Reduce your risk of falling—and get back to enjoying your life.
by Laurie Budgar
Debra Frankel, MS, OTR, is vice president of Programs, Services and Clinical Care for the National MS Society. She spoke with us recently about programs that help people with multiple sclerosis prevent—and recover from—falls.
Why is it so important to educate people about fall prevention?
A: Research shows that more than half of people with MS fall in a given year, and more than half of those fall more than once. Some falls are really serious, where you don’t just bruise your shin; you can break bones or have a head injury. Fear of falling can start curtailing your activities, so you don’t go out as much anymore. And the less active you are, the more deconditioned you become, creating a vicious cycle.
What MS symptoms contribute the most to fall risk?
A: Problems with balance and coordination; fatigue; weakness and spasticity; sensory problems, like numbness in your feet; problems with proprioception (being able to tell where your body is in space); vision problems, like double or blurry vision or a reduced field of vision.
Cognitive problems can also contribute to falls. People can be less attentive to terrain changes, like going from grass to gravel. MS medications can also play a role—some may make you drowsy or dizzy. Behavioral and environmental risks also lead to falls. Sometimes people are overconfident and think, “I don’t need to bring my cane with me.” Or their house may not be safe, due to poor lighting, clutter, electrical cords and so on.
What is the Society’s Free From Falls program?
A: Free From Falls is an eight-week curriculum geared toward people who are ambulatory, but who perhaps use a cane or walking stick. (A similar program for people who are less ambulatory is being developed. Call 1-800-344-4867 for more information.) It involves learning about risk factors and how to minimize them, and includes an exercise component. The group support is significant, too. If someone lives in an area where an in-person program isn’t available, we offer a brochure and a DVD with information and tips about fall prevention. Many communities also offer fall prevention programs. They’re not MS-specific, but most of the material is going to be relevant and useful.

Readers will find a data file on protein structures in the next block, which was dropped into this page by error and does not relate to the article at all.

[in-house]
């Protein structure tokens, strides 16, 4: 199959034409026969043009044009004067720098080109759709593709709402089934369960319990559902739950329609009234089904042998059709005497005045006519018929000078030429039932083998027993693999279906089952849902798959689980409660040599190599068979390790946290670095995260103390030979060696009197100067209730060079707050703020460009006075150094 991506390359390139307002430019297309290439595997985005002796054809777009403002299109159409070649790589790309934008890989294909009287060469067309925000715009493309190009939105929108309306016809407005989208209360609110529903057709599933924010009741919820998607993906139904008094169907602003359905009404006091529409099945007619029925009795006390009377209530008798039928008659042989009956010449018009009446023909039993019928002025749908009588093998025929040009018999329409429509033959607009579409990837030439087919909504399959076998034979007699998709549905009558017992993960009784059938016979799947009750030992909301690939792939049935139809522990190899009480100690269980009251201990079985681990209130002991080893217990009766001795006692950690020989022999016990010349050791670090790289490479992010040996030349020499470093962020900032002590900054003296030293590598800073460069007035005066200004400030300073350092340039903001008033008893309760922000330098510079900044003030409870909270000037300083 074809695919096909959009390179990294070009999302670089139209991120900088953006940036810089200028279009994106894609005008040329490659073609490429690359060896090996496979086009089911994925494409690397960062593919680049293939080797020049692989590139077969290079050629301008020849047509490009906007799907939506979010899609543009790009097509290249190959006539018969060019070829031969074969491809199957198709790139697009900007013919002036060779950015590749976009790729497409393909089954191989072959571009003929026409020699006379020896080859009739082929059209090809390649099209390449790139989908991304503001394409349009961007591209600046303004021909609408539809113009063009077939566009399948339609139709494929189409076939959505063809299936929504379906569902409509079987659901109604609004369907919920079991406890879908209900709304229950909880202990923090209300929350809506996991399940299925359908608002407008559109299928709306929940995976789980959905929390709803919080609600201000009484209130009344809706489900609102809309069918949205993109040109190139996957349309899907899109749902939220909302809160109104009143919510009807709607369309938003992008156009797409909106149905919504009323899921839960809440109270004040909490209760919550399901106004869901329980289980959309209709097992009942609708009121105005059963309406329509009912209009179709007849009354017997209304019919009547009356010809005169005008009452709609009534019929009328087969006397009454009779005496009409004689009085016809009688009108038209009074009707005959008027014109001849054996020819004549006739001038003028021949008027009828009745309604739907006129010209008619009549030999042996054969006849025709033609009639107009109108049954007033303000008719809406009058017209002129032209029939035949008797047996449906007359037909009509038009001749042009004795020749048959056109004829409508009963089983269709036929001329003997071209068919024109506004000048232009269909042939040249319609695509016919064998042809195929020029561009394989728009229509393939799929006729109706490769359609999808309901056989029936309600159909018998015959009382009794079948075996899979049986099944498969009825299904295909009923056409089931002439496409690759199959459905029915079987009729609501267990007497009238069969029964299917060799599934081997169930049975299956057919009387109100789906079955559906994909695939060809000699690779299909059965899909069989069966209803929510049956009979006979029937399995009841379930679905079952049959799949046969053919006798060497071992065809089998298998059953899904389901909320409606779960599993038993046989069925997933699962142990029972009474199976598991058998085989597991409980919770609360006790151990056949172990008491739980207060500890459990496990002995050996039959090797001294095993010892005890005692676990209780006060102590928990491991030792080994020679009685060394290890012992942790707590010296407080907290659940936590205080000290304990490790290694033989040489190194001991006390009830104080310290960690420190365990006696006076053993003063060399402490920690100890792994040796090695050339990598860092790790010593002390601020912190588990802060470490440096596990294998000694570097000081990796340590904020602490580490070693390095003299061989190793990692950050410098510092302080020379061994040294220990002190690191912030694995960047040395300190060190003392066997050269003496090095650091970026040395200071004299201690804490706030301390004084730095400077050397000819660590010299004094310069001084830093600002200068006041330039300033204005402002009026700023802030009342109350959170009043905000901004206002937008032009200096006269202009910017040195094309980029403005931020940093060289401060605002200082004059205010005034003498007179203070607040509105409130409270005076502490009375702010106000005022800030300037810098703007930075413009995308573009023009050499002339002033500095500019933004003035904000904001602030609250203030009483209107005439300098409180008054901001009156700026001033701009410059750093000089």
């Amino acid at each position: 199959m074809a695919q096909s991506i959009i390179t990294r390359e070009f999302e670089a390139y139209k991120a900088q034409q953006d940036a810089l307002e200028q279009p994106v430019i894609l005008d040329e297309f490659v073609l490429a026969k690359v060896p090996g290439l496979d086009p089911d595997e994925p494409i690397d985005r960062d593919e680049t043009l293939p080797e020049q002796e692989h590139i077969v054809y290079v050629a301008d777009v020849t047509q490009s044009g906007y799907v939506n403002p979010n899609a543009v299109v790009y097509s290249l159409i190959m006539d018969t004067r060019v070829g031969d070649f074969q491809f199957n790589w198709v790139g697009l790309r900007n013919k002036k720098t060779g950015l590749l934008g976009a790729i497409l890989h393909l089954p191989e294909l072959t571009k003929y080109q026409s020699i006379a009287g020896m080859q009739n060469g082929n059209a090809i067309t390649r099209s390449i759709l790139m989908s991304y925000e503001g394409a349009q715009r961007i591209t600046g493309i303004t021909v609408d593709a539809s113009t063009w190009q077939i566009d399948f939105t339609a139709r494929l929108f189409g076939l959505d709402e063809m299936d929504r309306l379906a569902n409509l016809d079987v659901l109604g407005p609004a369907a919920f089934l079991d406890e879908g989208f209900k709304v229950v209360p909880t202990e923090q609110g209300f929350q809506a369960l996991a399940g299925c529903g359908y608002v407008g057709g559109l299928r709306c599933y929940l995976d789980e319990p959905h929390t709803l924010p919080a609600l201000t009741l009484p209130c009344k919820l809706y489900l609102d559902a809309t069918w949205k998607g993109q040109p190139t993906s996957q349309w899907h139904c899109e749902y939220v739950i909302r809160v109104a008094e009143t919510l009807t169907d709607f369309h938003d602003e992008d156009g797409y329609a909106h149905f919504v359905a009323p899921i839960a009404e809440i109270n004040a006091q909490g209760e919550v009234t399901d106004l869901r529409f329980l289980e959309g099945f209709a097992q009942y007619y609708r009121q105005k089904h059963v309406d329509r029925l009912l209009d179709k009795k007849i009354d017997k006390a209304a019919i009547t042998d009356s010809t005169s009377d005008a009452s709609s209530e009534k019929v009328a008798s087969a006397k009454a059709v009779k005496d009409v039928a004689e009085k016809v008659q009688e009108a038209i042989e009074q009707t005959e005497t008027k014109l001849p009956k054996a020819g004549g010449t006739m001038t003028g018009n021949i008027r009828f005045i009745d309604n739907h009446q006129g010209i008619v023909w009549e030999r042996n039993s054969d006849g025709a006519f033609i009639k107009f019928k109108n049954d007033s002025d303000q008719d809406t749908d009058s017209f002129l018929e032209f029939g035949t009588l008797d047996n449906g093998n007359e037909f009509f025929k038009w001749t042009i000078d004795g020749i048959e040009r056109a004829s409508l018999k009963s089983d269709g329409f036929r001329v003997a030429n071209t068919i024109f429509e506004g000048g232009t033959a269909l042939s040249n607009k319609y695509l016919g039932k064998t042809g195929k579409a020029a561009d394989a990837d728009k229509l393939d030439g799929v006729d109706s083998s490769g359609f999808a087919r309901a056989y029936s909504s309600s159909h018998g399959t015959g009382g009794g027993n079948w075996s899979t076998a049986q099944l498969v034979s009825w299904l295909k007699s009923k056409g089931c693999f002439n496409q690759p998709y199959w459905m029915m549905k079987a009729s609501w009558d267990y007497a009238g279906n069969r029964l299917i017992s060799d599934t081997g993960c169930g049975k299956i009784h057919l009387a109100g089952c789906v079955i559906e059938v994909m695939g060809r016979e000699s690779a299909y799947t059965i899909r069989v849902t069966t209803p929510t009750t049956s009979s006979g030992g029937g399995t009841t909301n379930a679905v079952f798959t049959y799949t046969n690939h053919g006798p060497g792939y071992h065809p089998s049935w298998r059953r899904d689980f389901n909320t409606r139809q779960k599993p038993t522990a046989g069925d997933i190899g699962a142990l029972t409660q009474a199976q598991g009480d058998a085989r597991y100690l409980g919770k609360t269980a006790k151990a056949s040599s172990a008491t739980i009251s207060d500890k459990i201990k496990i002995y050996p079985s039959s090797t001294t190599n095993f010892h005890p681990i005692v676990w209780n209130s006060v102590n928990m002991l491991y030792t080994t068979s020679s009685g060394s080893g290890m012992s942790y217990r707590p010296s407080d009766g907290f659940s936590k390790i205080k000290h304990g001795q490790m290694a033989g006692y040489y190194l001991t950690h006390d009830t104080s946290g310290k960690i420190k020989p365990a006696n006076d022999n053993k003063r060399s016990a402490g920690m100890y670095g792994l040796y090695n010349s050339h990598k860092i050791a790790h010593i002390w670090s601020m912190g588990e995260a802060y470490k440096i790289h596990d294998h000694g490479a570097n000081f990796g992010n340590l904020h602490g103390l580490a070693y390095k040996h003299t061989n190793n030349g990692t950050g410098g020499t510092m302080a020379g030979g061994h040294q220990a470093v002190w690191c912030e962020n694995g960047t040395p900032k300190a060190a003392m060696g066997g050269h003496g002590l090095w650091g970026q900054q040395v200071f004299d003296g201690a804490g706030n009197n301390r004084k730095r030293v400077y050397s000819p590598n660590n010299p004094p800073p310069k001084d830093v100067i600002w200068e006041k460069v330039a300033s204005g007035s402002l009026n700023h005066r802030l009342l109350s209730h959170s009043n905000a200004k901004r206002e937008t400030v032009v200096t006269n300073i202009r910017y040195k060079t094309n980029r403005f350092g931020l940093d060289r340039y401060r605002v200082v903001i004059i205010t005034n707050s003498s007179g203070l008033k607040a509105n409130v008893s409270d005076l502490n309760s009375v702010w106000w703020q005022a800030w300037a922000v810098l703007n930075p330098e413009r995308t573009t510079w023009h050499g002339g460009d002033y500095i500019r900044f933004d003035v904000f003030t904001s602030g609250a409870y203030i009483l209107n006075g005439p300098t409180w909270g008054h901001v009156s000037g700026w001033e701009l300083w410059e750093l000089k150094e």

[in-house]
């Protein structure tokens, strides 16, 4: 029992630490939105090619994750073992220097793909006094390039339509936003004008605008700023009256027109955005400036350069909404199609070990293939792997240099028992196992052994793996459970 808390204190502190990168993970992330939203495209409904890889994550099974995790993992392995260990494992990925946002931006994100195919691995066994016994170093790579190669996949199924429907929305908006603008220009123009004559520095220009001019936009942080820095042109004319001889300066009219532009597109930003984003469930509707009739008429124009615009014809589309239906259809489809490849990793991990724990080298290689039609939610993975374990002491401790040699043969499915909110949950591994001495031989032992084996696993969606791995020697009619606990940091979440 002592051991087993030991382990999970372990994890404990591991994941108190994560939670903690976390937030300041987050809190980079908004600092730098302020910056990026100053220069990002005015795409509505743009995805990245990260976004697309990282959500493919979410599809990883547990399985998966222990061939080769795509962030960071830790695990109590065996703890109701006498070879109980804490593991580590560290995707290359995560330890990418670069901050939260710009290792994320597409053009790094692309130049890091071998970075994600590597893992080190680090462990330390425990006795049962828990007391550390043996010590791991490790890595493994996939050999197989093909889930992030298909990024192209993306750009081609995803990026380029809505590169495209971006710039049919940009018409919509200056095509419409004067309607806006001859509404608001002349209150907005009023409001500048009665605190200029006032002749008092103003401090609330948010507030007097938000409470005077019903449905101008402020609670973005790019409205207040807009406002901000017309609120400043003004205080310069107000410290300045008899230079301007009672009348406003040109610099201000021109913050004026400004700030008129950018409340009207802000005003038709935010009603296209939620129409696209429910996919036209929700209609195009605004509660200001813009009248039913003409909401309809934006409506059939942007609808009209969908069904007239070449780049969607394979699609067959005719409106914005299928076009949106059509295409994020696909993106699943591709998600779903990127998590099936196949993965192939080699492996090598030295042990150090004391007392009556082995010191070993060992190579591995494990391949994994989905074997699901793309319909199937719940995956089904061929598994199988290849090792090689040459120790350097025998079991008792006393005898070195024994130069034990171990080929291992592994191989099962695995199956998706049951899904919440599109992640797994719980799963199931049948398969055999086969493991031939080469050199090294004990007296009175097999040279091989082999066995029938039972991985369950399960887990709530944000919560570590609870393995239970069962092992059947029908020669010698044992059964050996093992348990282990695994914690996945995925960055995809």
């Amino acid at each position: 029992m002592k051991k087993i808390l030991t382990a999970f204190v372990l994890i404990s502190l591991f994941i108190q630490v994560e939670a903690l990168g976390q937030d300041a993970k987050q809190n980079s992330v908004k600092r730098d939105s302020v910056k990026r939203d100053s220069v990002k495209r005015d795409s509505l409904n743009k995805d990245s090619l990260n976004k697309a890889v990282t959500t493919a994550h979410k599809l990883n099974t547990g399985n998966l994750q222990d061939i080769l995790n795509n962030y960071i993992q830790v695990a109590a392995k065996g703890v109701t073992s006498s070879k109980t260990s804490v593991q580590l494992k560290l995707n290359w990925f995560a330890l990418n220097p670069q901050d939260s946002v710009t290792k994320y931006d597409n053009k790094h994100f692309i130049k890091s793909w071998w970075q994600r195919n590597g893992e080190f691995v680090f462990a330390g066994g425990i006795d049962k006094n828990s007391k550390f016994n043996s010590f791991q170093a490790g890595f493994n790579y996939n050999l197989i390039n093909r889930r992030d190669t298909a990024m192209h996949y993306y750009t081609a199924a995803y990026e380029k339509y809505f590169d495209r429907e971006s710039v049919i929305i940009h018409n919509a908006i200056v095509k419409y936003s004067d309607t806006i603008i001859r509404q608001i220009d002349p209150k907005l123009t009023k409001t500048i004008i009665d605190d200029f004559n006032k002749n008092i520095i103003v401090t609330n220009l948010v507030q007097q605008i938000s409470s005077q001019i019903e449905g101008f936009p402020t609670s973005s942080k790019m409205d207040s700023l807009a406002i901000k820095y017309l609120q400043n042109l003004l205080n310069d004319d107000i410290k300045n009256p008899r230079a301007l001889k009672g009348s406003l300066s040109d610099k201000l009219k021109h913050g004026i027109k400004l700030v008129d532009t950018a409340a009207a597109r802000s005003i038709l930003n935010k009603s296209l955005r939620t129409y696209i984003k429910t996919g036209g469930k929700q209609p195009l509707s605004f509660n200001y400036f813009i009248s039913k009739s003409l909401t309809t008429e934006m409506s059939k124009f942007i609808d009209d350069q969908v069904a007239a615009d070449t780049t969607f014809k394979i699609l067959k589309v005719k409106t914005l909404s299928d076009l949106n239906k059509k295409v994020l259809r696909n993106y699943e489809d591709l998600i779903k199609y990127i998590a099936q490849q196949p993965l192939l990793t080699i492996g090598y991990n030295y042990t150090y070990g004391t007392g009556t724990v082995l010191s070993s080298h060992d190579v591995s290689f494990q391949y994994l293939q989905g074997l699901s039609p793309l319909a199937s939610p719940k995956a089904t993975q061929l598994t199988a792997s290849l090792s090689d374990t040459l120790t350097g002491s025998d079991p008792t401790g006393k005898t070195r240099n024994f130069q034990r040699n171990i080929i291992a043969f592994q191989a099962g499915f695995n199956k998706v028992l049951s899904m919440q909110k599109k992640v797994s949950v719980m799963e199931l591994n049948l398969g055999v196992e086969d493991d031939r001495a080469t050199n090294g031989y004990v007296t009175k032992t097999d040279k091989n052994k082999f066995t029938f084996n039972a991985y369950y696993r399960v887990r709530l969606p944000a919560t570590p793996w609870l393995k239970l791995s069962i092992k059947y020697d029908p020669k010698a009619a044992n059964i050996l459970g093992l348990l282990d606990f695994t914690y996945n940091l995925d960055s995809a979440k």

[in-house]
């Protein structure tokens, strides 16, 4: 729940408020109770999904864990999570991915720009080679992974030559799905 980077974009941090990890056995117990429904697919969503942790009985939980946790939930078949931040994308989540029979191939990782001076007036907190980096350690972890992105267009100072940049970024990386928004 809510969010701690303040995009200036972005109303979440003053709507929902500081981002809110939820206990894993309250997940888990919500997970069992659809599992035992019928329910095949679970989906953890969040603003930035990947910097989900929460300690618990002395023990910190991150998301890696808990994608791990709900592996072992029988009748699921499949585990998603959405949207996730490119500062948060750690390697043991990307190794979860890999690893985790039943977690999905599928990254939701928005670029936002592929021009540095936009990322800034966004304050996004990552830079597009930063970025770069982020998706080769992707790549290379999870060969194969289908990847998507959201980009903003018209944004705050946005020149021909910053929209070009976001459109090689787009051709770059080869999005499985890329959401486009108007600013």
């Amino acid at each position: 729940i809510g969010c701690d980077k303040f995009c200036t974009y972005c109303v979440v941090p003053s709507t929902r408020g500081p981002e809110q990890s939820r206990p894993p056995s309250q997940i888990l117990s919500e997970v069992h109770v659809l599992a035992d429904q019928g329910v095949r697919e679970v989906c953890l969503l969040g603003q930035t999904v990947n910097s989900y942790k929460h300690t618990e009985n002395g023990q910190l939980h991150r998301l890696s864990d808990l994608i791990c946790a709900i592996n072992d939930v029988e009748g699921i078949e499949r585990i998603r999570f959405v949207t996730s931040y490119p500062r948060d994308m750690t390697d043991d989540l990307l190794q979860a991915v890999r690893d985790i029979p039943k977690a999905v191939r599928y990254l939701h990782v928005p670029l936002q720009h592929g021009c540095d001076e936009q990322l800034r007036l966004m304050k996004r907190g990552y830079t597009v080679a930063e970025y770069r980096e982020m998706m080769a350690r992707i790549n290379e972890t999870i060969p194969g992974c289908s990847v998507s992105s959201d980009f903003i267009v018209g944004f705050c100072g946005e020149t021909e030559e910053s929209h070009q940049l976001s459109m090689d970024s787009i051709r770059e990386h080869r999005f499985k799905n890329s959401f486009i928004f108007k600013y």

What role does exercise play in fall prevention?
A: Exercise improves your overall conditioning, body awareness and fitness level. It can improve your endurance and balance, and lessen fatigue. In our program, we try to make the exercise very functional—not just lifting weights. We challenge people with things like changing direction quickly or walking in a very narrow place—things that might increase risk for falling. We saw improvements in balance after the first eight weeks.
In the class, you teach a strategy called ‘scan and plan.’ What is that?
A: That’s a way of being more attentive and intentional as you move through your environment. If you’re leaving your home or office, stop for a moment and take note of the environment—maybe there’s a curb cut at the street crossing, or the road goes into shadow so you can’t see how steep it is. Stop, scan and plan what you’re going to do.
You also address home modifications that can help reduce fall risks. What are a couple of those?
A: Lighting is a big one. A lot of people with MS get up at night to go to the bathroom and don’t want to wake their partners, so they grope around in the dark. We talk about possible solutions for that, such as plugging night lights in sockets low to the floor along the path to the bathroom. Clutter is another—we talk about how to move furniture to make things more open. It’s not just at home, either. We also talk about workplace risks like computer cords, or keeping files on shelves that are too high.
What are some of the most surprising things people learn in the class?
A: How to get up if you do fall. We know that completely eliminating falls may not be realistic. Also, many people use their mobility devices incorrectly, which can contribute to falls.
What do people who’ve gone through the class say are their top takeaways?
A: I think people leave with much more confidence. Six months after completing the course, 35 percent of people said they were participating in more activities because they had less fear of falling. Because of the group support, many said they also feel less embarrassed about falling. And most importantly, they had a significant decrease in the number of falls they experienced.
Watch Free From Falls videos
Laurie Budgar is the editor of Momentum.